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Neighborhood works together to rescue injured bald eagle

There has been and update on the bald eagles condition.

Posted: Apr 8, 2019 6:43 PM
Updated: Apr 9, 2019 11:54 AM

WHITE COUNTY, Ind. (WLFI)— There has been an update from Wildcat Creek Wildlife Center regarding the bald eagle's condition.

Registered vet tech and CEO Carol Blacketer said the eagle was treated for shock this weekend and sedated with a full exam, X-rays, and blood lead testing. 

Blacketer said the eagle wasn't struck by a vehicle or injured by a power line.

"This 10.89Ib eagle had been in a fight," said Blacketer. "There are a few puncture wounds and a lot of blood that obviously came from the other bird."

Blacketer said there are no fractures according to the X-rays. 

Blacketer also said the X-ray did not express that the eagle was incubating eggs or chicks. Although, the gender of the bird is still unknown. 

"The eagle is very stiff and sore, and doesn't want to fly right now," said Blacketer. "All soft tissue injuries will heal."

Below you can read the full story leading up to Wildcat Creek Wildlife Center's rescue:

A bird that people, and especially Americans, are always on the look out for paid a visit to a White County neighborhood. People living in the Lehe Addition neighborhood had an up close encounter.

"We never seen bald eagles or anything like that in this area," said neighbor Randy Jefferies.

A bald eagle was standing in the front lawn of Randy Jefferies' neighbor.

"It was probably two to two and a half feet tall. I mean it was, it was big," said Jefferies.  

Neighbors thought the bird was just stopping for a snack but after realizing the bird couldn't stretch its seven foot wings, they knew something was wrong.

 "We noticed it had kind of hopped behind the neighbor's house and it was trying to fly and couldn't take off," said Jefferies. "At that point we knew it was injured."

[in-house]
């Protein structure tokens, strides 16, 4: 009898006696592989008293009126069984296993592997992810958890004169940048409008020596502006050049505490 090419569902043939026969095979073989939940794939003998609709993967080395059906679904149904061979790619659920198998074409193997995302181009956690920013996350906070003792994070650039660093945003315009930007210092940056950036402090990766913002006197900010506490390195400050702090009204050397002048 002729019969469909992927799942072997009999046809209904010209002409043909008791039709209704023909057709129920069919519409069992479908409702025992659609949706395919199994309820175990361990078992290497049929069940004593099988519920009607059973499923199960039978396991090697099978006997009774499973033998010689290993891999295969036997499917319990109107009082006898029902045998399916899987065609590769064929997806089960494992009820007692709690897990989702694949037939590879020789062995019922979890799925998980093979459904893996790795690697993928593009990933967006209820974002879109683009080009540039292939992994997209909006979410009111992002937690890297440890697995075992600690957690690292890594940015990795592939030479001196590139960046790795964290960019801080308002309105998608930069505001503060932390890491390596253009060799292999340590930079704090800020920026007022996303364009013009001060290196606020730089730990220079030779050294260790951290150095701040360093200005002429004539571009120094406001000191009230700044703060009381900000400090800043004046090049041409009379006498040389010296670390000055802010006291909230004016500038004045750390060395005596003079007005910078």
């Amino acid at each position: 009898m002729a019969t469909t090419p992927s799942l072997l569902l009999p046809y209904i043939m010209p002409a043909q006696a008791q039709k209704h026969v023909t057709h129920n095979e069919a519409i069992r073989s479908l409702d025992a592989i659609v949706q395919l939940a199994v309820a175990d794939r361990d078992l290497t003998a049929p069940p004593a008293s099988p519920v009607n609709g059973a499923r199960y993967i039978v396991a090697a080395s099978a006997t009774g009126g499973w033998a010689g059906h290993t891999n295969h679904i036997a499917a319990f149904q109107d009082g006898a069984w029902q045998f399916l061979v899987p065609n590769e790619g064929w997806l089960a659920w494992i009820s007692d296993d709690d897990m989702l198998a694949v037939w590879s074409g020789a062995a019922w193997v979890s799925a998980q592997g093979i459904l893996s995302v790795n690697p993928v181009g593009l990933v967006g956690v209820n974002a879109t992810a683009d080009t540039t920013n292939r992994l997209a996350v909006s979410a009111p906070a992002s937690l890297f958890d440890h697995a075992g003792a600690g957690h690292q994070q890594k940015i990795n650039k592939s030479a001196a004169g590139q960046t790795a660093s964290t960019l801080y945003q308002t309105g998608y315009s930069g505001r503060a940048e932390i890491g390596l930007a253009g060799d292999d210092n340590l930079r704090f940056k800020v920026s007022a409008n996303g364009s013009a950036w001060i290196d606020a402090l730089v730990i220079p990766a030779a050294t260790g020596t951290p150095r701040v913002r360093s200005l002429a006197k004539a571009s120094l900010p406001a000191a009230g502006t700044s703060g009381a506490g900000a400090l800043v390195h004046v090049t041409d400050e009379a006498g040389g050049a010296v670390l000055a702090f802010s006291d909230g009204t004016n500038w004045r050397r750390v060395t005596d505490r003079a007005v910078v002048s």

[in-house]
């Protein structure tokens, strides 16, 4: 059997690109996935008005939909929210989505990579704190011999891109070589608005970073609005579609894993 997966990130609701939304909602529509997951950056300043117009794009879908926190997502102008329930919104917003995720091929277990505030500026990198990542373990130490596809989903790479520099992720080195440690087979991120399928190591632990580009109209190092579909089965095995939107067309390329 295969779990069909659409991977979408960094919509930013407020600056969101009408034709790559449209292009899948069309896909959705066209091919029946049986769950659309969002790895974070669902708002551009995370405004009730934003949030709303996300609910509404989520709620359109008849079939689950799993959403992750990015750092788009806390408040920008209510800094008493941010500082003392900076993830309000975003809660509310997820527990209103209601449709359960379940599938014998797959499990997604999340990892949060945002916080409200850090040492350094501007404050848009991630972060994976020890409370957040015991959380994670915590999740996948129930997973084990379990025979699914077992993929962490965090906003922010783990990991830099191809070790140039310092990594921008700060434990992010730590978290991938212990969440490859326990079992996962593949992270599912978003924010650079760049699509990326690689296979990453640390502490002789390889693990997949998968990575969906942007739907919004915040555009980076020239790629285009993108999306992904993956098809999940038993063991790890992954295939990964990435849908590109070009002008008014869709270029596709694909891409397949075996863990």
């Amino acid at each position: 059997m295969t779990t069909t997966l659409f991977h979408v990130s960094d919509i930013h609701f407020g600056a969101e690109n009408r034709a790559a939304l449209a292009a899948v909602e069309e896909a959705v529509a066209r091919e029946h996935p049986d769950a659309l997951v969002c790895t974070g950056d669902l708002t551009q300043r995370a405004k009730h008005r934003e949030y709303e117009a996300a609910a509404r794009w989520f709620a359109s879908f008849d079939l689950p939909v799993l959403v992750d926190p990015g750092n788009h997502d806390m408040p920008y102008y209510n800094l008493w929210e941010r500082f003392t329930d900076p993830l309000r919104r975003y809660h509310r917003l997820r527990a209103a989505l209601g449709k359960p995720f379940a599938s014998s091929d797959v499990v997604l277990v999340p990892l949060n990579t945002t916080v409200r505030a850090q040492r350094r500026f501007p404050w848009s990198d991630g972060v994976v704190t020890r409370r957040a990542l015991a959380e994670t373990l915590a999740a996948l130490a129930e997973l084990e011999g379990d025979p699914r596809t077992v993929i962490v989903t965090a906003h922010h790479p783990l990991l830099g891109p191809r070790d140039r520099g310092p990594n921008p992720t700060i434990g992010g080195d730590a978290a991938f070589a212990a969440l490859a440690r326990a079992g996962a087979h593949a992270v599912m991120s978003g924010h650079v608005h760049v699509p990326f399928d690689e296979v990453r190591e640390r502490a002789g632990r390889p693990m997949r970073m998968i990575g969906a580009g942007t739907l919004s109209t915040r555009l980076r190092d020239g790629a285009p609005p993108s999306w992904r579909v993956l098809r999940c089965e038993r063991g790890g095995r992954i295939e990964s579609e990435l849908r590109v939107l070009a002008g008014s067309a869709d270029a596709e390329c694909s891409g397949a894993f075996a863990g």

Neighbor Caitlin Hirsch stepped in to help. Rescuing big birds is her forte.

"I'm actually qualified to do that," said Hirsch. "I worked for the Birds of Prey Foundation in Broomfield, Colorado for almost eight years."

She now volunteers for Wildcat Creek Wildlife Center in Carroll County. Since living here, she's rescued plenty of birds but not ones this big.

 "An eagle might eat your chihuahua if it was really hungry," said Hirsch. "Eight pounds of eagle is like eight pounds of fury so when you are trying to catch one that doesn't feel very good you're like, oh I forgot those are very long talons that you have."

Although, with help from the neighbors, the bird was captured safely.

"Moving slowly, getting close enough to get a towel over it, once you get a towel over it, you control its head and its wings and we were able to get it into a dog crate," said Hirsch.

Things like cars and power lines could cause a bird this size to be injured. Although once the eagle is found, there are state laws about what the next steps are.

 "If a facility has the ability to support a bird and that bird is not releasible because of the nature of its injuries, with a permit they might be able to keep that bird," said Hirsch. "If its temperament is right it would be an animal ambassador."

The bird is now in rehabilitation at the Wildcat Creek Wildlife Center in Carroll County. 

Click here to learn more about Wildcat Creek Wildlife Center and how you can donate to this non-profit rescue.

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